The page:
Summary of regulation Early in the 1990’s, the VNZ and UK markets were less regulated than the US. Private profit motive certainly got in ahead of any increasing regulation to restrain profits. Increasing regulation in VNZ and UK markets driven by public concern over “excessive profits” and recent supply failures.
Summary of regulation Corresponding decrease in regulation in many US states will make the US a more favorable destination for investment capital.
Conclusions Differing states of deregulation are providing huge investment opportunities. Maturing regulatory regimes appear to be reducing the potential earnings streams. Most strategies fall into one or more of the five previously identified.
Utilities examined American Electric Power Edison Mission Energy Electricité de France Entergy Corporation General Public Utilities Pacificorp Texas Utilities Utilicorp
American Electric Power Late entry into Australia (purchased CitiPower from Entergy) suggests an earnings or market expansion strategy. Opportunities for capital gains in the Victorian market are probably minimal.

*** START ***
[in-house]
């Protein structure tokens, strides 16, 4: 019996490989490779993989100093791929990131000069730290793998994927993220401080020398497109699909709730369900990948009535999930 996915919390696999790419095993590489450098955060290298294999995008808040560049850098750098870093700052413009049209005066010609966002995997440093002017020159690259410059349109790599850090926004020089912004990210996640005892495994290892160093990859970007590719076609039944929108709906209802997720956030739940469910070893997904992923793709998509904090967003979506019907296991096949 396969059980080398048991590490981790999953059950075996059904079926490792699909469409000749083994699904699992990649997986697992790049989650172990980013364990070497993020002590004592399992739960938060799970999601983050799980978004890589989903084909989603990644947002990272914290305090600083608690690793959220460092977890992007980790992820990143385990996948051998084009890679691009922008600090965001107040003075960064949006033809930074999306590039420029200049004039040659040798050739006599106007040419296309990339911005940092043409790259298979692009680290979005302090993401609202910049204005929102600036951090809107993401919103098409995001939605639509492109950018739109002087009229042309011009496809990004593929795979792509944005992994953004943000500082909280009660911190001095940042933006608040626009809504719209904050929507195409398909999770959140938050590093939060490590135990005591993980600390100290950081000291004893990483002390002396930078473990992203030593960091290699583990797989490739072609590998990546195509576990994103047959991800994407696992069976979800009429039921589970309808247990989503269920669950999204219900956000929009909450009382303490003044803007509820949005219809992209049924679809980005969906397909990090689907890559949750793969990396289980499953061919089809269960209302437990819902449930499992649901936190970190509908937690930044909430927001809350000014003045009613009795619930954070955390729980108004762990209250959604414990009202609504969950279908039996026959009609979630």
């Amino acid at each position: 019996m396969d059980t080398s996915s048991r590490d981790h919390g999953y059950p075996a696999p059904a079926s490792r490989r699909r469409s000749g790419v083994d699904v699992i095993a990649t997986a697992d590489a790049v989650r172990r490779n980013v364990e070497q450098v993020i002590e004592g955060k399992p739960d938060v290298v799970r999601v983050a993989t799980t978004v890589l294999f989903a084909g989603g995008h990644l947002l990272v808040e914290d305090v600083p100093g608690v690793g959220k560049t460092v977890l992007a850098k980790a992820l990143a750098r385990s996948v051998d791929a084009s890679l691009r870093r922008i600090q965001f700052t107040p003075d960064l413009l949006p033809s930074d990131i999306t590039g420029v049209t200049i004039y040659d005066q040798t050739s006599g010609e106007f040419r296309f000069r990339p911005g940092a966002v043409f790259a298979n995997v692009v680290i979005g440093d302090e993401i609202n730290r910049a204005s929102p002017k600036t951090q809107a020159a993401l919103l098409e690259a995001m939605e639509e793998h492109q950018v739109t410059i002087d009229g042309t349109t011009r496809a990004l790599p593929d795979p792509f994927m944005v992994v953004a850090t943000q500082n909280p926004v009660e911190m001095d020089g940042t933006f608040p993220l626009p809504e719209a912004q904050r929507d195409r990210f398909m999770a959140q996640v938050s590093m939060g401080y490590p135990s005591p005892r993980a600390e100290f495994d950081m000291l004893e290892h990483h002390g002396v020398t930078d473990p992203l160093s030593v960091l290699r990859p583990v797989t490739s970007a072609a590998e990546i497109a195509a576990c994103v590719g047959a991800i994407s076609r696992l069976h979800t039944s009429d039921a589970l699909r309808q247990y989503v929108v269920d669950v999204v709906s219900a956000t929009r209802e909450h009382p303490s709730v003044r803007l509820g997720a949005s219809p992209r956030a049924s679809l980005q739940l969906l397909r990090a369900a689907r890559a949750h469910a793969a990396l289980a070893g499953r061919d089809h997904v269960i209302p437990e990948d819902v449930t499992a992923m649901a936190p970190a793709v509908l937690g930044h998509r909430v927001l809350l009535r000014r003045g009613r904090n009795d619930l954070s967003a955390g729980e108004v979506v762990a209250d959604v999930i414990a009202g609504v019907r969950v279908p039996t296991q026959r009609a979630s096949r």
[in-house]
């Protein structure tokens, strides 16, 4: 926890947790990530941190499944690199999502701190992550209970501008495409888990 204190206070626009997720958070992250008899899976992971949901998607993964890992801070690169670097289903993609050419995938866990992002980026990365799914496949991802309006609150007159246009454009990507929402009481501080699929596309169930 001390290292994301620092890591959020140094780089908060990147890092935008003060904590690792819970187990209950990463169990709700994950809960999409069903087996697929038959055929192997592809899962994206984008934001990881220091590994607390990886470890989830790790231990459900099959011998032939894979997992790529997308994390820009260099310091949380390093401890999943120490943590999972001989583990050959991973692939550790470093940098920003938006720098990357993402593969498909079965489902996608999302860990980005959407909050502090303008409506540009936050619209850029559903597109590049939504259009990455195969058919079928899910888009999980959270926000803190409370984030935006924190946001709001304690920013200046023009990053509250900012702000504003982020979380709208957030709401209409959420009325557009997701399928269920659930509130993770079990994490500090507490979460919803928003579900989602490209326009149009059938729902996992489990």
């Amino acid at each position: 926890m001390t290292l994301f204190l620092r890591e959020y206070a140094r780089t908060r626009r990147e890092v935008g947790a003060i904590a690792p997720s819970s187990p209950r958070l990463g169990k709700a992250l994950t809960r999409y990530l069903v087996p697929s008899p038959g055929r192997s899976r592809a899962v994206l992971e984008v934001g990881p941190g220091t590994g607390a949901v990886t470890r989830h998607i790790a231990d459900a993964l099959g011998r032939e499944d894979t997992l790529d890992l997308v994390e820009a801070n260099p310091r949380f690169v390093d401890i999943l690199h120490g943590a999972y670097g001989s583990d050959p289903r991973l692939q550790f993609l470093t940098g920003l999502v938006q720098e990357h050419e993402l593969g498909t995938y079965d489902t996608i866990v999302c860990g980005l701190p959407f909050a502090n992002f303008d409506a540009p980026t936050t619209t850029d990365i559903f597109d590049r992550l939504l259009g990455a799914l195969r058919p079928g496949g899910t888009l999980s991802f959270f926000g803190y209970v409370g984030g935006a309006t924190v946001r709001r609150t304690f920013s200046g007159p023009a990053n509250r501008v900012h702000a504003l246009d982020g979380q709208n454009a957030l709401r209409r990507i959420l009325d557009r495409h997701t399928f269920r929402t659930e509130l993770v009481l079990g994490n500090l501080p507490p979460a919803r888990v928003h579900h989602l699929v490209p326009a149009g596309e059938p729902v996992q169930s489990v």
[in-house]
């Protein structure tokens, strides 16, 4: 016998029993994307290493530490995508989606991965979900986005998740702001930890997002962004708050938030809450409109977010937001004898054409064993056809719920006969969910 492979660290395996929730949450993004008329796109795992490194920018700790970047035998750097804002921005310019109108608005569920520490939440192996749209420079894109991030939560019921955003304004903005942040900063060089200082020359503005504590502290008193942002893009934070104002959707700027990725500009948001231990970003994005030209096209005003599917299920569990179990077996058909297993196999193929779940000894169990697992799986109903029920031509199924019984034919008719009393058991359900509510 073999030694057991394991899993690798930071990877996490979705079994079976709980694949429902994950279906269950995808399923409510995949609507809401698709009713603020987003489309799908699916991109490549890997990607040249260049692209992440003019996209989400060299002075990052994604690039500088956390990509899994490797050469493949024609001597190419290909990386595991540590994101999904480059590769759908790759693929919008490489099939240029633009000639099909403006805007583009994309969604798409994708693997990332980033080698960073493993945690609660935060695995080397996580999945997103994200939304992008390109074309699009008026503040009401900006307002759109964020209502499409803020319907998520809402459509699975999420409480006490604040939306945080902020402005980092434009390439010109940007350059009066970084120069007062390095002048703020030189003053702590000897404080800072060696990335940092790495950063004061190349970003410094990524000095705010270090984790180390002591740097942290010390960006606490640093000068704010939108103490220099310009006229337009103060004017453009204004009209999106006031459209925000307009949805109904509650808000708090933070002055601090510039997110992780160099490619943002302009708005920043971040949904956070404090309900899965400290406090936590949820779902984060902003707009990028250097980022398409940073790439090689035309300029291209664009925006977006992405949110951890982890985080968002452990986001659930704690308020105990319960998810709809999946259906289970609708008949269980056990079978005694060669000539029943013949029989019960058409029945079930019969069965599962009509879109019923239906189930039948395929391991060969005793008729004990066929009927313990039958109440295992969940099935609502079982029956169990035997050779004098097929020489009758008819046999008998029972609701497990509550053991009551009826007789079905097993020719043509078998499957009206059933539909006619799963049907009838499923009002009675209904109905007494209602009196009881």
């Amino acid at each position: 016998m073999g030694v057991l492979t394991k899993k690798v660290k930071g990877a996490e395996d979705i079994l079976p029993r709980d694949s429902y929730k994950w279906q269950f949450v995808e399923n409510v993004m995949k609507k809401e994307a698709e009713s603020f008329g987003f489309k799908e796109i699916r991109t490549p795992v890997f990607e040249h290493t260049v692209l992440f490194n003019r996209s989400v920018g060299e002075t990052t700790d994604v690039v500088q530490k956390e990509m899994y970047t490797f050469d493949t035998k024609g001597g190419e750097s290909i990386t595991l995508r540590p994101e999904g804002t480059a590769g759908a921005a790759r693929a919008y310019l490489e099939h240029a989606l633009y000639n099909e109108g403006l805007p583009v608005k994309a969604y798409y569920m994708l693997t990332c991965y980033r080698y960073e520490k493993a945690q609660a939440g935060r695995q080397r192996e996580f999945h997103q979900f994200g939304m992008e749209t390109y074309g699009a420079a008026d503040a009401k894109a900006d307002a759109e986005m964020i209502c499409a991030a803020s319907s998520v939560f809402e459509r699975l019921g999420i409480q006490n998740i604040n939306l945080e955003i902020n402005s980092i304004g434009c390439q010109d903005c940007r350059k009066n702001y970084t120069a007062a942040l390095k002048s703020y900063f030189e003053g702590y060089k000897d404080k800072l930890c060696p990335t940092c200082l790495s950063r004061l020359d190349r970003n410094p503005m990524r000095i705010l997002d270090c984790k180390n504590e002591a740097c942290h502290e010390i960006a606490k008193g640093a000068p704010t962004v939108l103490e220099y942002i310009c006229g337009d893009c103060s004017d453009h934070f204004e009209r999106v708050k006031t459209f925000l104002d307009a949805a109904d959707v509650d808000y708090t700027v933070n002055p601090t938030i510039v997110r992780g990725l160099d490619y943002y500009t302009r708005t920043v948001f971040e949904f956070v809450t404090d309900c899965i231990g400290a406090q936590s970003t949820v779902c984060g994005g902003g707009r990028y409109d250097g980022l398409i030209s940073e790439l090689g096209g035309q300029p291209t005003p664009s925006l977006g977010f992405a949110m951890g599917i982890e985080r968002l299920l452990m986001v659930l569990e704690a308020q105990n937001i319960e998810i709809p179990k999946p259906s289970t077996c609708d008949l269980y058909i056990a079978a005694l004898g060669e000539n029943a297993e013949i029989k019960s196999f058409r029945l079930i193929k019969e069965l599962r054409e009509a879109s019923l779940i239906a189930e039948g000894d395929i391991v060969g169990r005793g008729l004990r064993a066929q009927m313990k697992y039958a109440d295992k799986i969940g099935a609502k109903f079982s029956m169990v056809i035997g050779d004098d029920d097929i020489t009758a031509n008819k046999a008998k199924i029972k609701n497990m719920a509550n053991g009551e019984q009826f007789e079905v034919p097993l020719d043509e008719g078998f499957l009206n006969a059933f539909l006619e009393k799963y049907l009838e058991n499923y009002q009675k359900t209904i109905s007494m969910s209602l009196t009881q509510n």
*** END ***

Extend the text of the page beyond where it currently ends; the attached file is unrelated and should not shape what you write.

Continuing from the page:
Edison Mission Energy Recent investment in NZ and Australia suggests a market expansion strategy, combined with learning experience. Introduction of wholesale competition in NZ on 1 April 1999 depressed wholesale prices, hence it is unlikely to be an earnings strategy. Huge premium paid suggests a capital gains strategy is unlikely.
Electricité de France Recent purchase of London Electricity following Entergy’s withdrawal, along with several investments in Argentina suggests a market expansion strategy. Emphasis appears to be on holding partial stakes. Strategy is probably not a capital gains one because the UK industry is now relatively mature.